- Change in Assisting Hand Assessment (AHA) [ Time Frame: 2 weeks, 6 months ]Participants were videotaped while performing a bimanual age-appropriate activity. Investigators scored this performance using the Assessment of Assisting Hand (AHA) inventory. The AHA consists of 22 items, each scored on a 4-point scale. Raw scores are a sum of the 22 item scores, ranging from 22-88. Computer software logarithmically transforms ordinal raw scores into a final score. Final scores are reported on a logit-based AHA-unit scale and range from 0 to 100, with higher scores indicating greater ability. Outcome is reported as the change from baseline to 2 weeks and change from baseline to 6 months.
- Change in Canadian Occupational Performance Measurement (COPM) [ Time Frame: 2 weeks, 6 months ]The COPM is clinician-administered semi-structured interview measuring the participant's perception of satisfaction and performance of personally set goals. There are 3 categories (Self-Care, Productivity, and Leisure) each containing 3 subcategories each for a total of 9 items, which are rated on an ordinal scale from 1 (minimum importance) to 10 (maximum importance). Each of the child's goals are given a satisfaction and performance rating. The average of the satisfaction ratings across all goals is reported as the "average satisfaction score", ranging from 1 to 10, with higher scores indicating a better outcome. Outcome is reported as the change from baseline to 2 weeks and change from baseline to 6 months.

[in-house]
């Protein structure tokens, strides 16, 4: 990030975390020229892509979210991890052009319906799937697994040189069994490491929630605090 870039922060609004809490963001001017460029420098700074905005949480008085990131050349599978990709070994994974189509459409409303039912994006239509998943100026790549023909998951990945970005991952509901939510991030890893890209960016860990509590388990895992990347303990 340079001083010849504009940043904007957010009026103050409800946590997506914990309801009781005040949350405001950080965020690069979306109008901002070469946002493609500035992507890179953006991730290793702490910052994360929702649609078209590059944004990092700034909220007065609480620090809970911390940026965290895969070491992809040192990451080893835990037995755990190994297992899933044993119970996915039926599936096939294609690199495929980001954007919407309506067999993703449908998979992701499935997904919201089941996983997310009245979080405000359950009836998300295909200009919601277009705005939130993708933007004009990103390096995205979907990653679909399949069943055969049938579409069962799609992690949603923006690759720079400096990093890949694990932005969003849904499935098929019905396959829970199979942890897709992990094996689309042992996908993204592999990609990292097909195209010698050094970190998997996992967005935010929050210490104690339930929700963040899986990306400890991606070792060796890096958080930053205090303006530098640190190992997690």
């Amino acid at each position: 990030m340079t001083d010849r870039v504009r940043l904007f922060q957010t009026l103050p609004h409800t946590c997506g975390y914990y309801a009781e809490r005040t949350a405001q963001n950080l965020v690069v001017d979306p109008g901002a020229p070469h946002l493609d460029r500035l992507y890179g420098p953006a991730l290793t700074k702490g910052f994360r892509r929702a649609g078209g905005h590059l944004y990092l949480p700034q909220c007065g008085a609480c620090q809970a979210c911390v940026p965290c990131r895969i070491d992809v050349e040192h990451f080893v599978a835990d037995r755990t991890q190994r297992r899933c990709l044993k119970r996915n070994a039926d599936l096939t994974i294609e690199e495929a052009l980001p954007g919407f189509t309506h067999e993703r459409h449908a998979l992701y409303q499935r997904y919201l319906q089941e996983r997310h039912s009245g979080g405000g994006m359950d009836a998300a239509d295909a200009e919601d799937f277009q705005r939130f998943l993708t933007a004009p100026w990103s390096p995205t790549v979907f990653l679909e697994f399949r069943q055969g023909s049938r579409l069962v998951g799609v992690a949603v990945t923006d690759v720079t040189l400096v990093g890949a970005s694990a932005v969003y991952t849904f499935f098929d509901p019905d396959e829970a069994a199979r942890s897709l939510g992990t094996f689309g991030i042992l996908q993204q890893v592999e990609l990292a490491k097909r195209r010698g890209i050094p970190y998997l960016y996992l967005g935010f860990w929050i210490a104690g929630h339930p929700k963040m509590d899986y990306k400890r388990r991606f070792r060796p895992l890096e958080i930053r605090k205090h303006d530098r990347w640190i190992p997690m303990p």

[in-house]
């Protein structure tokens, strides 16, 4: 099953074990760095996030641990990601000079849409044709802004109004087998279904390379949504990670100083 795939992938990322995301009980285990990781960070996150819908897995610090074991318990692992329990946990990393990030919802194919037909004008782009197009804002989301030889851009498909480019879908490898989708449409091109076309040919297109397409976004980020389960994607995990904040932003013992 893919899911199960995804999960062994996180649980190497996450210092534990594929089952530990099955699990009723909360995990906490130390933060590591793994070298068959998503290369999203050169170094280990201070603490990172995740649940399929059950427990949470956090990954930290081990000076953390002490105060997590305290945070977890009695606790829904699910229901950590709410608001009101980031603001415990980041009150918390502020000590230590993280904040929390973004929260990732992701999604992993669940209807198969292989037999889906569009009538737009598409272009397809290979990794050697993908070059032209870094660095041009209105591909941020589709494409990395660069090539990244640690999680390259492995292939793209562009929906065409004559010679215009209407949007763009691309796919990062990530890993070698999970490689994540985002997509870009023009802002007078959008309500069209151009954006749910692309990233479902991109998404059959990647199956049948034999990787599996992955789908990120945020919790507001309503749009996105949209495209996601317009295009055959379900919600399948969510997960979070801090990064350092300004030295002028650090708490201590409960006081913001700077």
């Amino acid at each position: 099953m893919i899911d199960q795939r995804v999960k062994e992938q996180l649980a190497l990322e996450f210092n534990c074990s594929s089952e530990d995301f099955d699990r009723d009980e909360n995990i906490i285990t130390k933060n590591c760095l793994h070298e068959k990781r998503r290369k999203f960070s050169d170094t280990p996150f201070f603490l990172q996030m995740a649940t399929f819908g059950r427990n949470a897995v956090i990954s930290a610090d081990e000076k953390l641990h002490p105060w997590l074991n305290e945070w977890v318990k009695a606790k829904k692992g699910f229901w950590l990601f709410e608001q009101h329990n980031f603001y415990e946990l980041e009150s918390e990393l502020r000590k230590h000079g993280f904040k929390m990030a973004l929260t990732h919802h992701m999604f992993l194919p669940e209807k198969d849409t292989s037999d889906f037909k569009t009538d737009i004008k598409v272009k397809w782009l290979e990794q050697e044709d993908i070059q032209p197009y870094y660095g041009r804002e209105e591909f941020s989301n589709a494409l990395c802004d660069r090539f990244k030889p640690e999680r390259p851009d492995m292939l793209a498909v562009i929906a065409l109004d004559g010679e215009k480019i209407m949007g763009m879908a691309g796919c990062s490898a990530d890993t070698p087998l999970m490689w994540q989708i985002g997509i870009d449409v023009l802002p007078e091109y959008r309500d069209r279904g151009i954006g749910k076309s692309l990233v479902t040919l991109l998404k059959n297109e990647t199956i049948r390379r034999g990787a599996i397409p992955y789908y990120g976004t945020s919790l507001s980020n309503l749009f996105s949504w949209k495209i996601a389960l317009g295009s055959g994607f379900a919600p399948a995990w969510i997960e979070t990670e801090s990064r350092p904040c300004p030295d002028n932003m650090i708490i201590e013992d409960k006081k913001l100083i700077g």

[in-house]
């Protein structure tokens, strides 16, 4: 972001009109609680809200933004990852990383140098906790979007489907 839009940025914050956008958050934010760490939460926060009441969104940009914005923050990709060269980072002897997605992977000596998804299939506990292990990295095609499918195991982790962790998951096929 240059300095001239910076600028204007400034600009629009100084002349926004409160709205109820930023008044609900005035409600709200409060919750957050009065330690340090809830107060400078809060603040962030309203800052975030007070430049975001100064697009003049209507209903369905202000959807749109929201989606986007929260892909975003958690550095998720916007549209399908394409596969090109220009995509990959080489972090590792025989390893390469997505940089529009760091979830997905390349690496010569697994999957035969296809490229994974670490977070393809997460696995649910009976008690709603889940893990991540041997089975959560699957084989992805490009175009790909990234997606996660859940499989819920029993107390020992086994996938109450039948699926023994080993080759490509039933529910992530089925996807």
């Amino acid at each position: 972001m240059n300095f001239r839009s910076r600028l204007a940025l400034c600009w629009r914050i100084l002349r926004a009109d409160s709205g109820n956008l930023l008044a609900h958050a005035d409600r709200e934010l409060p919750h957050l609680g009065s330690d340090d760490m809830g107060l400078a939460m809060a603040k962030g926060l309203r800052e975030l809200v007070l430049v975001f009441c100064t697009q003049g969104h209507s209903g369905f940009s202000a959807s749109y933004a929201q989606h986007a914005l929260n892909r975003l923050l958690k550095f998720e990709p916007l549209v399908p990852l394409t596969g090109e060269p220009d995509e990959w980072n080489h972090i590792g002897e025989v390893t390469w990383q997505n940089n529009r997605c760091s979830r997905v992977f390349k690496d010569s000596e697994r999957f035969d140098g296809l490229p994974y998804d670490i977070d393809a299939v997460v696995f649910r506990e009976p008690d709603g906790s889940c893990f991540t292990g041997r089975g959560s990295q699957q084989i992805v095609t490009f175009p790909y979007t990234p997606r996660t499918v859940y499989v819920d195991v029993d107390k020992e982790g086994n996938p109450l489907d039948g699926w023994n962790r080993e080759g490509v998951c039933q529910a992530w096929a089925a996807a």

- Change in Subject Symptom Assessment (SSA) From 2 Weeks to 6 Months [ Time Frame: 2 weeks, 6 months ]The Subject Symptom Assessment (SSA) is a questionnaire of common side effects reported in the literature that is asked of the child undergoing non-invasive brain stimulation. This measure asks the child to rate if the symptom is present (yes or no) and if it is present, rate the severity using a 1 to 4 scale (1 indicates absent, 2=mild, 3=moderate, 4=severe). Lower values are better as they represent absent or mild symptoms. Outcome is reported as the change in symptom severity from 2 weeks of treatment to 6 months of treatment. This measure is not collected at baseline.
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Please refer to this study by its ClinicalTrials.gov identifier (NCT number): NCT02250092
|United States, Minnesota|
|University of Minnesota|
|Minneapolis, Minnesota, United States, 55455|
|Gillette Children's Specialty Healthcare|
|Saint Paul, Minnesota, United States, 55101|
|Principal Investigator:||Bernadette T Gillick, PhD, MSPT, PT||University of Minnesota|